Secrets to Happiness, by Sarah Dunn (New York: Little, Brown and Company, 2009)
"Holly Frick has just endured the worst kind of breakup: the kind where you're still in love with the person leaving you. While Holly's wounds are still dangerously close to the surface, her happily married best friend confesses over a bottle of wine that she is this close to having an affair. And another woman asks Holly for advice about her love life -- with one of Holly's exes!
"Holly decides that if everyone around her can take pleasure wherever they find it, so will she. As any self-respecting thirtyish New York woman would do, she brings two males into her life: a flawed but endearing dog and a good-natured, much younger lover. She's soon entangled in a web of emails, chance meetings, and misguided good intentions and must forge an entirely new path to Nirvana."
"Do you want to know the secret to a happy marriage?"
"Put your wife on Paxil."
Reasonably entertaining and well-written, but as the story line doesn't really go anywhere, it reads more like someone's journal or a sitcom script than like a proper plot-driven novel. The jacket summary above pretty much summarizes everything that happens, except that Holly's BFF Amanda does eventually do the deed and have an affair with Jack, regrets it and sets him up with Holly to put an extra roadblock between her and temptation ... only to have her realize she loves Jack more than husband Mark after all, and oh well, sorry we dragged Holly into the middle of our embarrassing little affair. Did I mention that Chester, the dog Holly adopts after the original owners couldn't deal with his brain tumor and grim prognosis, makes a full recovery ... only to have their young son recognize the dog in the park, and Holly eventually decide to do the right thing and give him back? Well, that's pretty much all there is here. Fun for an afternoon or so, but not outstanding or particularly memorable.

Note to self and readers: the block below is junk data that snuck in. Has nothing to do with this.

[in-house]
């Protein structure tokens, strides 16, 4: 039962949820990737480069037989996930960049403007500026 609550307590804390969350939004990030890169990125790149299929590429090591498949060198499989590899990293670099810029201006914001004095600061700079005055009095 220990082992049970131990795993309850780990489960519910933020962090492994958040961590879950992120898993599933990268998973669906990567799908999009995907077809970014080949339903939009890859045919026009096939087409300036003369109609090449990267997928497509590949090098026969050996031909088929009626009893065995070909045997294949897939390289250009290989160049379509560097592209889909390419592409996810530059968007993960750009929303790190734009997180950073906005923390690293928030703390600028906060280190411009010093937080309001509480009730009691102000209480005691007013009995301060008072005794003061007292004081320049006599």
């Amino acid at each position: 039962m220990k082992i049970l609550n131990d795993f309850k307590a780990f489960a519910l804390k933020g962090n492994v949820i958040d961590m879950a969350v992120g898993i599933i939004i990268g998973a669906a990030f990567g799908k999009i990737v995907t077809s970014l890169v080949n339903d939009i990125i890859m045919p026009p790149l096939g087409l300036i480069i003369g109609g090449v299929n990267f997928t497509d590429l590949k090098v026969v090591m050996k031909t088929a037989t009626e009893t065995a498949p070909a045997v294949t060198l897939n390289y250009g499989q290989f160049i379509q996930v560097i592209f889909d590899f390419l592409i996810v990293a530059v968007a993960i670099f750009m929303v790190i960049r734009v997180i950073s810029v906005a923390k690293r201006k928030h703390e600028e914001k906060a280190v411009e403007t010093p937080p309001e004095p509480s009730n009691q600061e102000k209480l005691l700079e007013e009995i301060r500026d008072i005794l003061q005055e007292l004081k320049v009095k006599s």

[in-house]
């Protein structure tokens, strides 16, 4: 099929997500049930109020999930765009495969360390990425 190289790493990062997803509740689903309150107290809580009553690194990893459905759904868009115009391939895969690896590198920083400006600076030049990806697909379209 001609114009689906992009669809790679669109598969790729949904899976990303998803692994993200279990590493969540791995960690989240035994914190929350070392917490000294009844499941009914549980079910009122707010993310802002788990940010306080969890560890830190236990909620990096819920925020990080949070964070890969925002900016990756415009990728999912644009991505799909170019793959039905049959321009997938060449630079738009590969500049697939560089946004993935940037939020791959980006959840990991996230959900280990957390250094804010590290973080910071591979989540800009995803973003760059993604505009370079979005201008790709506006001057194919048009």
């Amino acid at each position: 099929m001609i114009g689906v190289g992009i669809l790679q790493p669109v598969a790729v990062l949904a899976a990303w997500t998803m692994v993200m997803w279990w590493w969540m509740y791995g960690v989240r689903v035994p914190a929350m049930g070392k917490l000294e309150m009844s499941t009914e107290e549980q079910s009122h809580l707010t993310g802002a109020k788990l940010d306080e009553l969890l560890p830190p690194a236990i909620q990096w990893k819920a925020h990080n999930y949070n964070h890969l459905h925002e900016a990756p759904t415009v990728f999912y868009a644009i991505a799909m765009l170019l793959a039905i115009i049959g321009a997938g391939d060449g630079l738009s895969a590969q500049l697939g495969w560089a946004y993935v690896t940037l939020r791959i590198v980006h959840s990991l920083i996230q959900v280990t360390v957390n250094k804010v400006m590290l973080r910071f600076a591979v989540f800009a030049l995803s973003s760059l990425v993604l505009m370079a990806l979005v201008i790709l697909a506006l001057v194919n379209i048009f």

- Ithaca, New York
- MWF, now officially 42, loves long walks on the beach and laughing with friends ... oh, wait. By day, I'm a mid-level university administrator reluctant to be more specific on a public forum. Nights and weekends, though, I'm a homebody with strong nerdist leanings. I'm never happier than when I'm chatting around the fire, playing board games, cooking up some pasta, and/or road-tripping with my family and friends. I studied psychology and then labor economics in school, and I work in higher education. From time to time I get smug, obsessive, or just plain boring about some combination of these topics, especially when inequality, parenting, or consumer culture are involved. You have been warned.